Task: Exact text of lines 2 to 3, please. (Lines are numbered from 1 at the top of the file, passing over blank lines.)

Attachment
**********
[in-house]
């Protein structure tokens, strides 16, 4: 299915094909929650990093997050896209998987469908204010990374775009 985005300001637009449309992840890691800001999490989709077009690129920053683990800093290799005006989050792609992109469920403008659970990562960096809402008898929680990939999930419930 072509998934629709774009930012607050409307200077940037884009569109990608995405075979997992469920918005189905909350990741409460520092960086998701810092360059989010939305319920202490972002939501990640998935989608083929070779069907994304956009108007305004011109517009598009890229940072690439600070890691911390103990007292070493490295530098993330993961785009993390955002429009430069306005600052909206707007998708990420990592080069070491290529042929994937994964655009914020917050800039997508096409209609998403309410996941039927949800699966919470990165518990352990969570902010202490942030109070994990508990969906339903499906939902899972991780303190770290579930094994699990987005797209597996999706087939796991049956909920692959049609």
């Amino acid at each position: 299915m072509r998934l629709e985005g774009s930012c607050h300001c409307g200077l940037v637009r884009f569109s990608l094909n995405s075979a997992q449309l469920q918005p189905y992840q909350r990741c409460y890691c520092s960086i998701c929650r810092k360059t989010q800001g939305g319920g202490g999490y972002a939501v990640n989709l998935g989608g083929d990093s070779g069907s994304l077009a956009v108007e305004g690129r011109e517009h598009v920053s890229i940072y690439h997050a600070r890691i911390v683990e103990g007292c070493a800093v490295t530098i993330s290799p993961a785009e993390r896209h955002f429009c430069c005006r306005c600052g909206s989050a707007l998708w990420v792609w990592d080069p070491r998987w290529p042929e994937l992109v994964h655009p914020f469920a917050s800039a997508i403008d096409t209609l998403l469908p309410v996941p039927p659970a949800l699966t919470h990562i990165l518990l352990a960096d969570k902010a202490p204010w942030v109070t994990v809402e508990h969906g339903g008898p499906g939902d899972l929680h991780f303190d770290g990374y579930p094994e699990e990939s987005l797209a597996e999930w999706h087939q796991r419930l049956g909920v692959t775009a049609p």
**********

């Protein structure tokens, strides 16, 4: 299915094909929650990093997050896209998987469908204010990374775009 985005300001637009449309992840890691800001999490989709077009690129920053683990800093290799005006989050792609992109469920403008659970990562960096809402008898929680990939999930419930 072509998934629709774009930012607050409307200077940037884009569109990608995405075979997992469920918005189905909350990741409460520092960086998701810092360059989010939305319920202490972002939501990640998935989608083929070779069907994304956009108007305004011109517009598009890229940072690439600070890691911390103990007292070493490295530098993330993961785009993390955002429009430069306005600052909206707007998708990420990592080069070491290529042929994937994964655009914020917050800039997508096409209609998403309410996941039927949800699966919470990165518990352990969570902010202490942030109070994990508990969906339903499906939902899972991780303190770290579930094994699990987005797209597996999706087939796991049956909920692959049609």
């Amino acid at each position: 299915m072509r998934l629709e985005g774009s930012c607050h300001c409307g200077l940037v637009r884009f569109s990608l094909n995405s075979a997992q449309l469920q918005p189905y992840q909350r990741c409460y890691c520092s960086i998701c929650r810092k360059t989010q800001g939305g319920g202490g999490y972002a939501v990640n989709l998935g989608g083929d990093s070779g069907s994304l077009a956009v108007e305004g690129r011109e517009h598009v920053s890229i940072y690439h997050a600070r890691i911390v683990e103990g007292c070493a800093v490295t530098i993330s290799p993961a785009e993390r896209h955002f429009c430069c005006r306005c600052g909206s989050a707007l998708w990420v792609w990592d080069p070491r998987w290529p042929e994937l992109v994964h655009p914020f469920a917050s800039a997508i403008d096409t209609l998403l469908p309410v996941p039927p659970a949800l699966t919470h990562i990165l518990l352990a960096d969570k902010a202490p204010w942030v109070t994990v809402e508990h969906g339903g008898p499906g939902d899972l929680h991780f303190d770290g990374y579930p094994e699990e990939s987005l797209a597996e999930w999706h087939q796991r419930l049956g909920v692959t775009a049609p």